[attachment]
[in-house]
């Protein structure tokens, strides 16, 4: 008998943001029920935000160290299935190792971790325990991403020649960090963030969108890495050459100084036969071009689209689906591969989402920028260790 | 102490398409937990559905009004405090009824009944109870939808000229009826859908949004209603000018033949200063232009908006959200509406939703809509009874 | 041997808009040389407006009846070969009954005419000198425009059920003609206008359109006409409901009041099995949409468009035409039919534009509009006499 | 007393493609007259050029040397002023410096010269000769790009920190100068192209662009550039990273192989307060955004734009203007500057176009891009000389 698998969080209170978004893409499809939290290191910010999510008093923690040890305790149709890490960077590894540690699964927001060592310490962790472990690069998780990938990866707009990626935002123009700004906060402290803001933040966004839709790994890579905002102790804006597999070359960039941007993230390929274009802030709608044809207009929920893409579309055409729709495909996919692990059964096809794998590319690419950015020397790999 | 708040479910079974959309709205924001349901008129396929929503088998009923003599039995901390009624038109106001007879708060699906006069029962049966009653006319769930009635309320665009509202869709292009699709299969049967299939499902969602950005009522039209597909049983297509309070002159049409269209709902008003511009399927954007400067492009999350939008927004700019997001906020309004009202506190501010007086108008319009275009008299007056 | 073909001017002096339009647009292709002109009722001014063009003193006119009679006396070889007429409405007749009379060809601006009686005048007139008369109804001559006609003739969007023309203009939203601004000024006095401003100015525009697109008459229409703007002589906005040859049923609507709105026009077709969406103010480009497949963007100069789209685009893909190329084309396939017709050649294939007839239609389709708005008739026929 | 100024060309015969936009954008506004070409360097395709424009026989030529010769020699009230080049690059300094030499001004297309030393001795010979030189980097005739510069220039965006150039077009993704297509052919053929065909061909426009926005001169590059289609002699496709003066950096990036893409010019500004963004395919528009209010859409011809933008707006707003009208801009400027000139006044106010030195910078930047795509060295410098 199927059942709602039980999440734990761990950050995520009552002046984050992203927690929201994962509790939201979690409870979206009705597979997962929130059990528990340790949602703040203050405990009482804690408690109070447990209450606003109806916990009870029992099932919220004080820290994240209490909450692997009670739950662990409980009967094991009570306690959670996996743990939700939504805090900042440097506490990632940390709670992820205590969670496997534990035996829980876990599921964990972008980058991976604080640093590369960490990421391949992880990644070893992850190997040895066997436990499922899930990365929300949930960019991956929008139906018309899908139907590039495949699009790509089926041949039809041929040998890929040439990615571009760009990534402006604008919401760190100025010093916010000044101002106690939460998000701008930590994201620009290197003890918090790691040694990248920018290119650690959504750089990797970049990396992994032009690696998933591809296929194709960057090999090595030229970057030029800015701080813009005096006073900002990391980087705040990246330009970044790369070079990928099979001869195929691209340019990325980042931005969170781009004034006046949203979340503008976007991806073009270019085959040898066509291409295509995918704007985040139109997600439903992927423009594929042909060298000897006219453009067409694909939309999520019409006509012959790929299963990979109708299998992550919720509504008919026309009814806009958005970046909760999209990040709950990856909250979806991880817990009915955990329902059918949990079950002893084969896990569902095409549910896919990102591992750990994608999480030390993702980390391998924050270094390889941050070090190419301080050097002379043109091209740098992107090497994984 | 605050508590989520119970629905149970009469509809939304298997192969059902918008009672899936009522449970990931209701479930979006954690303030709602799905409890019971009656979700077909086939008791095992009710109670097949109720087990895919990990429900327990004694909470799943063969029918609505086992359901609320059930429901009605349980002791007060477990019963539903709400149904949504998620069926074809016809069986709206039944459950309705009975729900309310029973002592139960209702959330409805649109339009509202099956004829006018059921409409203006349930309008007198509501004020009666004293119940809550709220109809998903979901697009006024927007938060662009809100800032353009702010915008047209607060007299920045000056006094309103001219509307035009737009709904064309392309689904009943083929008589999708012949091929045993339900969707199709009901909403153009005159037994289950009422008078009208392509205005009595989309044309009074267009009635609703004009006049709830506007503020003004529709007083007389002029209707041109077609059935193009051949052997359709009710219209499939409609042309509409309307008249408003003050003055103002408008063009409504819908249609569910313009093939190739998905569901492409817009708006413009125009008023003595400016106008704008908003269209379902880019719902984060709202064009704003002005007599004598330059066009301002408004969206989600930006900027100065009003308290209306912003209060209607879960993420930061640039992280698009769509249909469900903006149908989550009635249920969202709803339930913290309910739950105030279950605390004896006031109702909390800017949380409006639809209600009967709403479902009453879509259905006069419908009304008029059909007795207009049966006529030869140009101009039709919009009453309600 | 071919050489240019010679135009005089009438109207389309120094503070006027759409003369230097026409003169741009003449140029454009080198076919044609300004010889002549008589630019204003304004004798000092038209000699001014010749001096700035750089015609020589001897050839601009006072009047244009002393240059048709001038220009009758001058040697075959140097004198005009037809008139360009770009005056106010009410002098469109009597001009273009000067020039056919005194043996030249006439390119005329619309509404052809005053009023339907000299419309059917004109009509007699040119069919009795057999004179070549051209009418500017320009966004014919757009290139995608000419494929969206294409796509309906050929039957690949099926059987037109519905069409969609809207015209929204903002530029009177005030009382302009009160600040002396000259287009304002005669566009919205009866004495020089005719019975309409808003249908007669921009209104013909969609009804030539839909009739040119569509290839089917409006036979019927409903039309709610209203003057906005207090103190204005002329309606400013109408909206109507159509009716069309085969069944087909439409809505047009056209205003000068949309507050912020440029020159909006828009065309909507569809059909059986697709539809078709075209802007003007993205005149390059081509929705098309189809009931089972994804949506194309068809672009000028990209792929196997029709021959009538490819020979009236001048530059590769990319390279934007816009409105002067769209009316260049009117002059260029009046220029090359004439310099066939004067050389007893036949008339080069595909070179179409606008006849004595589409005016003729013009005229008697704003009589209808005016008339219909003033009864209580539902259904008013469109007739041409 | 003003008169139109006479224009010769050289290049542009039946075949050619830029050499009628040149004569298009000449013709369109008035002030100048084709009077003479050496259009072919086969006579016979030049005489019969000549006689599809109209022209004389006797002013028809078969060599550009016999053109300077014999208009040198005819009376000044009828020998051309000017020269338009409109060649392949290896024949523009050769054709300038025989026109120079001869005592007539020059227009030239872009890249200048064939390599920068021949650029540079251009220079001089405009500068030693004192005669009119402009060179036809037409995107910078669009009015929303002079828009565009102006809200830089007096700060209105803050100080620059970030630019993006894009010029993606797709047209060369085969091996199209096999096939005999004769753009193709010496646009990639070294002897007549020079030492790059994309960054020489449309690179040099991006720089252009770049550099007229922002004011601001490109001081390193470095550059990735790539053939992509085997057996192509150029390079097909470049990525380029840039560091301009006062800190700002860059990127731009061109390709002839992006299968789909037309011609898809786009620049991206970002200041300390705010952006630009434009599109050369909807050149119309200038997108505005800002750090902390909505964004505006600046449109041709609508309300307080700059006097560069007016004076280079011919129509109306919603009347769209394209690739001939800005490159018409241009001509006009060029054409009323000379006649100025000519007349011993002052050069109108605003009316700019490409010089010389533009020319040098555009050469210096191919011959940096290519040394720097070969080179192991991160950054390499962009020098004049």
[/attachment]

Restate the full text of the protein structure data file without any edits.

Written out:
[in-house]
């Protein structure tokens, strides 16, 4: 008998943001029920935000160290299935190792971790325990991403020649960090963030969108890495050459100084036969071009689209689906591969989402920028260790 | 102490398409937990559905009004405090009824009944109870939808000229009826859908949004209603000018033949200063232009908006959200509406939703809509009874 | 041997808009040389407006009846070969009954005419000198425009059920003609206008359109006409409901009041099995949409468009035409039919534009509009006499 | 007393493609007259050029040397002023410096010269000769790009920190100068192209662009550039990273192989307060955004734009203007500057176009891009000389 698998969080209170978004893409499809939290290191910010999510008093923690040890305790149709890490960077590894540690699964927001060592310490962790472990690069998780990938990866707009990626935002123009700004906060402290803001933040966004839709790994890579905002102790804006597999070359960039941007993230390929274009802030709608044809207009929920893409579309055409729709495909996919692990059964096809794998590319690419950015020397790999 | 708040479910079974959309709205924001349901008129396929929503088998009923003599039995901390009624038109106001007879708060699906006069029962049966009653006319769930009635309320665009509202869709292009699709299969049967299939499902969602950005009522039209597909049983297509309070002159049409269209709902008003511009399927954007400067492009999350939008927004700019997001906020309004009202506190501010007086108008319009275009008299007056 | 073909001017002096339009647009292709002109009722001014063009003193006119009679006396070889007429409405007749009379060809601006009686005048007139008369109804001559006609003739969007023309203009939203601004000024006095401003100015525009697109008459229409703007002589906005040859049923609507709105026009077709969406103010480009497949963007100069789209685009893909190329084309396939017709050649294939007839239609389709708005008739026929 | 100024060309015969936009954008506004070409360097395709424009026989030529010769020699009230080049690059300094030499001004297309030393001795010979030189980097005739510069220039965006150039077009993704297509052919053929065909061909426009926005001169590059289609002699496709003066950096990036893409010019500004963004395919528009209010859409011809933008707006707003009208801009400027000139006044106010030195910078930047795509060295410098 199927059942709602039980999440734990761990950050995520009552002046984050992203927690929201994962509790939201979690409870979206009705597979997962929130059990528990340790949602703040203050405990009482804690408690109070447990209450606003109806916990009870029992099932919220004080820290994240209490909450692997009670739950662990409980009967094991009570306690959670996996743990939700939504805090900042440097506490990632940390709670992820205590969670496997534990035996829980876990599921964990972008980058991976604080640093590369960490990421391949992880990644070893992850190997040895066997436990499922899930990365929300949930960019991956929008139906018309899908139907590039495949699009790509089926041949039809041929040998890929040439990615571009760009990534402006604008919401760190100025010093916010000044101002106690939460998000701008930590994201620009290197003890918090790691040694990248920018290119650690959504750089990797970049990396992994032009690696998933591809296929194709960057090999090595030229970057030029800015701080813009005096006073900002990391980087705040990246330009970044790369070079990928099979001869195929691209340019990325980042931005969170781009004034006046949203979340503008976007991806073009270019085959040898066509291409295509995918704007985040139109997600439903992927423009594929042909060298000897006219453009067409694909939309999520019409006509012959790929299963990979109708299998992550919720509504008919026309009814806009958005970046909760999209990040709950990856909250979806991880817990009915955990329902059918949990079950002893084969896990569902095409549910896919990102591992750990994608999480030390993702980390391998924050270094390889941050070090190419301080050097002379043109091209740098992107090497994984 | 605050508590989520119970629905149970009469509809939304298997192969059902918008009672899936009522449970990931209701479930979006954690303030709602799905409890019971009656979700077909086939008791095992009710109670097949109720087990895919990990429900327990004694909470799943063969029918609505086992359901609320059930429901009605349980002791007060477990019963539903709400149904949504998620069926074809016809069986709206039944459950309705009975729900309310029973002592139960209702959330409805649109339009509202099956004829006018059921409409203006349930309008007198509501004020009666004293119940809550709220109809998903979901697009006024927007938060662009809100800032353009702010915008047209607060007299920045000056006094309103001219509307035009737009709904064309392309689904009943083929008589999708012949091929045993339900969707199709009901909403153009005159037994289950009422008078009208392509205005009595989309044309009074267009009635609703004009006049709830506007503020003004529709007083007389002029209707041109077609059935193009051949052997359709009710219209499939409609042309509409309307008249408003003050003055103002408008063009409504819908249609569910313009093939190739998905569901492409817009708006413009125009008023003595400016106008704008908003269209379902880019719902984060709202064009704003002005007599004598330059066009301002408004969206989600930006900027100065009003308290209306912003209060209607879960993420930061640039992280698009769509249909469900903006149908989550009635249920969202709803339930913290309910739950105030279950605390004896006031109702909390800017949380409006639809209600009967709403479902009453879509259905006069419908009304008029059909007795207009049966006529030869140009101009039709919009009453309600 | 071919050489240019010679135009005089009438109207389309120094503070006027759409003369230097026409003169741009003449140029454009080198076919044609300004010889002549008589630019204003304004004798000092038209000699001014010749001096700035750089015609020589001897050839601009006072009047244009002393240059048709001038220009009758001058040697075959140097004198005009037809008139360009770009005056106010009410002098469109009597001009273009000067020039056919005194043996030249006439390119005329619309509404052809005053009023339907000299419309059917004109009509007699040119069919009795057999004179070549051209009418500017320009966004014919757009290139995608000419494929969206294409796509309906050929039957690949099926059987037109519905069409969609809207015209929204903002530029009177005030009382302009009160600040002396000259287009304002005669566009919205009866004495020089005719019975309409808003249908007669921009209104013909969609009804030539839909009739040119569509290839089917409006036979019927409903039309709610209203003057906005207090103190204005002329309606400013109408909206109507159509009716069309085969069944087909439409809505047009056209205003000068949309507050912020440029020159909006828009065309909507569809059909059986697709539809078709075209802007003007993205005149390059081509929705098309189809009931089972994804949506194309068809672009000028990209792929196997029709021959009538490819020979009236001048530059590769990319390279934007816009409105002067769209009316260049009117002059260029009046220029090359004439310099066939004067050389007893036949008339080069595909070179179409606008006849004595589409005016003729013009005229008697704003009589209808005016008339219909003033009864209580539902259904008013469109007739041409 | 003003008169139109006479224009010769050289290049542009039946075949050619830029050499009628040149004569298009000449013709369109008035002030100048084709009077003479050496259009072919086969006579016979030049005489019969000549006689599809109209022209004389006797002013028809078969060599550009016999053109300077014999208009040198005819009376000044009828020998051309000017020269338009409109060649392949290896024949523009050769054709300038025989026109120079001869005592007539020059227009030239872009890249200048064939390599920068021949650029540079251009220079001089405009500068030693004192005669009119402009060179036809037409995107910078669009009015929303002079828009565009102006809200830089007096700060209105803050100080620059970030630019993006894009010029993606797709047209060369085969091996199209096999096939005999004769753009193709010496646009990639070294002897007549020079030492790059994309960054020489449309690179040099991006720089252009770049550099007229922002004011601001490109001081390193470095550059990735790539053939992509085997057996192509150029390079097909470049990525380029840039560091301009006062800190700002860059990127731009061109390709002839992006299968789909037309011609898809786009620049991206970002200041300390705010952006630009434009599109050369909807050149119309200038997108505005800002750090902390909505964004505006600046449109041709609508309300307080700059006097560069007016004076280079011919129509109306919603009347769209394209690739001939800005490159018409241009001509006009060029054409009323000379006649100025000519007349011993002052050069109108605003009316700019490409010089010389533009020319040098555009050469210096191919011959940096290519040394720097070969080179192991991160950054390499962009020098004049």